Googling "fire caused by cat" brings me lots of stories about cats dying in fires and a few of cats saving people from fires. But the ones about cats causing fires should more properly be headlined "Carelessness causes fire," tho' that isn't really so newsworthy. I'll skip the one from the NYT in 1884 caused by the cat knocking over a coal oil lamp. And I'm ruling out unattended candles and faulty electric strips. Uh oh, this one looks bad: Fire Officials Blame Cat for Fire:
The gray and white cat apparently jumped on an electric range in the basement of a two-story home at about 4:30 a.m. Wednesday and turned on the push-button control, said Darrell Christy, the fire department's chief of operations. Plastic containers on top of the range smoldered.

"We eliminated everything except for the cat," Christy said. A smoke detector alerted at least three people in the home, who were not hurt, Christy said.

Push button control?! Who thought that was going to be a good idea? At least I've got knobs. Plastic containers on top of the range? I don't know.

I'm going to check my smoke detector, right now!

Sunday, November 23, 2008

Bird Feeder

Hawks give new meaning to the term "bird feeder." Yesterday the sound of two birds hitting the window made me look up to see if anyone got hurt. No. Everyone seemed okay. But a hawk was perched on the log beneath the bird feeder. I'm not sure what "disappointed" would look like on that fierce hawk face. But as least she didn't have a bird in hand. Could she seriously be waiting to see if a bird would come back?

I watched for a minute, debating whether to savor the moment or risk scaring her off to get the camera. I backed off cautiously and snuck to an upstairs window with the camera. No dice. She flew off leaving me with only this picture.

But it's a good camera. And I've got Photoshop. One square inch in the middle near the top looks like this.


I was a computer programmer in the very early 1970s. Remember the mainframe Univac? Fortran and Cobol? Keypunch cards? I think the computer room in this photo is actually the one I used back then.

My first home computer in the 1980s, set up on a card table, gave me easy access to a little wordprocessing and a lot of Pac Man. In the 1990s I plunged into the internet with AOL and a dial-up connection (where I'm pretty much stuck.) My teenage daughter and a friend quickly figured out IRC chatrooms. But I stumbled around thinking, "There must be something interesting here somewhere."

Voila! Along came web logs. Very early web logs were literally simple lists of new web sites as they came on line. As the number of sites exploded, lists of favorites were born and the terms "web log" was shortened to weblog and blog. I still think the best feature of blogs is the links. (And one of these days, I really must update my sidebar.)

So, here's today's link. Last week Intercollegiate Studies Institute released the results of this year's America Civic Literacy Program quiz. Last year the quiz was given to 14,000 college students and the average score was about 53%. Pretty dismal. This year, for comparison, the quiz was given to 2,500 adults of various backgrounds. The average score was 49%. Even more troublesome, the average score of the 164 people who reported having held an elected government office at some time, was 44%.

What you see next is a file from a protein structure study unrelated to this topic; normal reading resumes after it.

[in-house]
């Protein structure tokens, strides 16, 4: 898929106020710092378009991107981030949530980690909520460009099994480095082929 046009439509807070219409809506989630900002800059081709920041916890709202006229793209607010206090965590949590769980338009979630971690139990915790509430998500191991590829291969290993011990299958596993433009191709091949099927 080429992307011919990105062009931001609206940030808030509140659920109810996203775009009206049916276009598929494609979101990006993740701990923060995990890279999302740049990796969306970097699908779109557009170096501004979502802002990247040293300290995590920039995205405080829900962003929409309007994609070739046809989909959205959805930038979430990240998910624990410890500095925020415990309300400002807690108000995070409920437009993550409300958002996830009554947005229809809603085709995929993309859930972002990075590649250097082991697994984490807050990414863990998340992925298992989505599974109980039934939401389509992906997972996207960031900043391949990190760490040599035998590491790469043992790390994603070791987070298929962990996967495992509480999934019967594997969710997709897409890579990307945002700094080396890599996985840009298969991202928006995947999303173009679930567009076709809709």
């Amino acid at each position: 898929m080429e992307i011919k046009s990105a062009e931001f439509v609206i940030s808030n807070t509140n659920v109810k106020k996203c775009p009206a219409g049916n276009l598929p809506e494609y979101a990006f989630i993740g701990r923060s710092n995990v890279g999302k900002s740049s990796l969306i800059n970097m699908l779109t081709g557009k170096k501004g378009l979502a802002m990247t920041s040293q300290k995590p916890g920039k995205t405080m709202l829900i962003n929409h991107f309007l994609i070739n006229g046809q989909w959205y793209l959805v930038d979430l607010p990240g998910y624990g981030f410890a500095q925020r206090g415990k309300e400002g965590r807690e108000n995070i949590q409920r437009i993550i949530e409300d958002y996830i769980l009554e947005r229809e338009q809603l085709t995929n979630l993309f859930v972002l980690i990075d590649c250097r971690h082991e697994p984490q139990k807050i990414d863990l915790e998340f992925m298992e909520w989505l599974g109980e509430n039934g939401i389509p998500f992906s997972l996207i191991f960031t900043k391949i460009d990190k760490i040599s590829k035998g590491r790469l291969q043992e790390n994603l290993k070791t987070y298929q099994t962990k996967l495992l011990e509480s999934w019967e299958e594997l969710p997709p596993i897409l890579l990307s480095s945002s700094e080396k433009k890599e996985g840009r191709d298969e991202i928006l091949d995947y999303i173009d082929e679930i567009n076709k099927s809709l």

As I took the quiz, I wasn't sure whether or not I'd share my result. But I'm happy to say I scored 91% (and apparently I need to know more about Puritans.) I will say that some of the questions are deliberately tricky. But how can it be that 83 of those people who said they'd held an elected office can't identify the three branches of government even in a multiple choice quiz?

My experience as an elected official and the 2008 campaign for president have shaped my thinking about qualifications for elected office. There was the Sarah Palin interview in which she said she'd consider becoming McCain's running mate if someone would tell her what the Vice President actually does. There is no job description for President of the United States and the only qualifications are age and birthplace and the ability to survive a two year campaign. No job description for Vice President. Or Congressman and on down the list. So, if we're making our choices based on, "Well, this person seems to know what (s)he's talking about..." no wonder we're sometimes disappointed.

Friday, November 21, 2008

Blogging Habit

I'm not sure quite when or why I started to let go of the blogging habit, but I want it back. I started writing for the fun of it in 2004 and absolutely no one else read the blog. Near the end of 2005 I began getting comments from strangers who apparently stumbled upon the blog by accident. In 2006 other bloggers and some local friends chimed in and readership peaked last year when I campaigned for a local elected office. That turned out to be a mixed blessing.

I'm starting over. Bear with me while I get back into the habit of thinking like a blogger. That is, actually having something to say. Since the last time I wrote we started siding the new part of the house. We've finished the log part and will continue on the second floor with cedar shingles. I use the pronoun "we" very loosely. I actually had very little to do with the siding.

I judged the local Halloween costume contest.

There are lots of prizes. But this might be my choice for cutest.

And most elegant.

I baffled someone by saying Halloween's my favorite holiday - except for the candy and costumes. I don't like sweets and I don't like to dress up. But Halloween is New Year's Eve in the Pagan calendar and I grasp at every opportunity for a fresh start - New Year's Day, first day of spring, first day of school, Mondays, daybreak, whatever...

I campaigned for Barack Obama and for Congressman Arcuri (far right) as well as our local candidates Don Barber, Jason Leifer and Joe Valentinelli.

And voted, perhaps for the last time on our beloved lever machines.

The cats are reminding me that the weather's turning colder and they're no longer willing to spend all day outside. Thanksgiving is around the corner. Before I know it Christmas will be past and I can celebrate another New Year.